He was born on a Tuesday morning and My milk came in Friday. It was the least dramatic engorgement of all the children, but still was painful, awkward and difficult. When I was sent home on Saturday, he had lost over a pound, and still nursed weird. These last 2 babies were our closest-spaced kids and the nursing frenzy of my dejected angry jealous two year old helped ALOT. We didnt prepare him for the birth whatsoever, (it was going to be a homebirth, and we expected him to be gone maybe 12 hours, tops.)
Instead, his Mama was gone for almost a week. (He really hasnt ever been the same since.) My memory is fuzzy because that first week home was filled with so much drama, but I guess he was a good nurser within that second week, but I know we were back on the gas drops, etc. They gave me Lansinoh cream in the hospital and it really was amazing stuff. I am still nursing him now, about once or twice a day/
Well, those are my stories. They sound horrible, and it really kind of was. The way the whole thing all comes together seems like such a cruel joke by Mother Nature, right when your sleep deprivation is starting to become outrageous, right when your hormones have crashed and utterly bottomed out, right when all the secondary aches and pains of birthing like the sore arms and neck and wrists and hips, your chest inflates to demented proportions and you have to go through a horrible ordeal that seems so, so useless and hopeless---at those times I wonder what the Cave-Mamas did. I like to think that they just layed there and gritted their teeth and that pretty soon it all worked out. I might get a breast pump for this baby, and I might just let Charlie handle that. I have Lansinoh cream for sore nipples, and plenty of Tylenol, Motrin, Motherwort, Arnica, and Rescue Remedy. I have rice-bags to microwave for heat and can whip up an ice pack if need be. I love breastfeeding, once it gets to the good part, and am looking forward to my new baby--especially when she is about 2 weeks old ; )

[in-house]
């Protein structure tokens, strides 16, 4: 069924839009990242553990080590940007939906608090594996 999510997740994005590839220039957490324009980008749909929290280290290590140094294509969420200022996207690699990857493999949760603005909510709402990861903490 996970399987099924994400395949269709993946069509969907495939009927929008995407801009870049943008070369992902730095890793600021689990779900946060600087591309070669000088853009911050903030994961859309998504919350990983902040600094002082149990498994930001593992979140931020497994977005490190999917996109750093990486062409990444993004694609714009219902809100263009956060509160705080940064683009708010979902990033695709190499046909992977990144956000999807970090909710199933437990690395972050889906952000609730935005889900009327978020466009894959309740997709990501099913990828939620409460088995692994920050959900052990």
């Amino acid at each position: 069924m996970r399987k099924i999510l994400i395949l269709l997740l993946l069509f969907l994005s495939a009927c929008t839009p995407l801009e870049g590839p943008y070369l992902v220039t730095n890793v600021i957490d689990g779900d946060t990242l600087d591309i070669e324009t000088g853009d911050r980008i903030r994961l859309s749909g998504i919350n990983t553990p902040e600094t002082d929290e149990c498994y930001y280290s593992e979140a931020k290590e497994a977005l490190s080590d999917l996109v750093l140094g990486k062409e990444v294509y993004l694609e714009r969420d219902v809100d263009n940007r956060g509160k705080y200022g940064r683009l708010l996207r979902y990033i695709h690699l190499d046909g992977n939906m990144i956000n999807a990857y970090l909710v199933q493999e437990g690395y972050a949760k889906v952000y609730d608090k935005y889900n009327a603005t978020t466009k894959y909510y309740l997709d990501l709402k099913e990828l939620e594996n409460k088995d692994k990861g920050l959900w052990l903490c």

So, when did your milk come in, and what stories do you have to drudge out from the nursing crypt?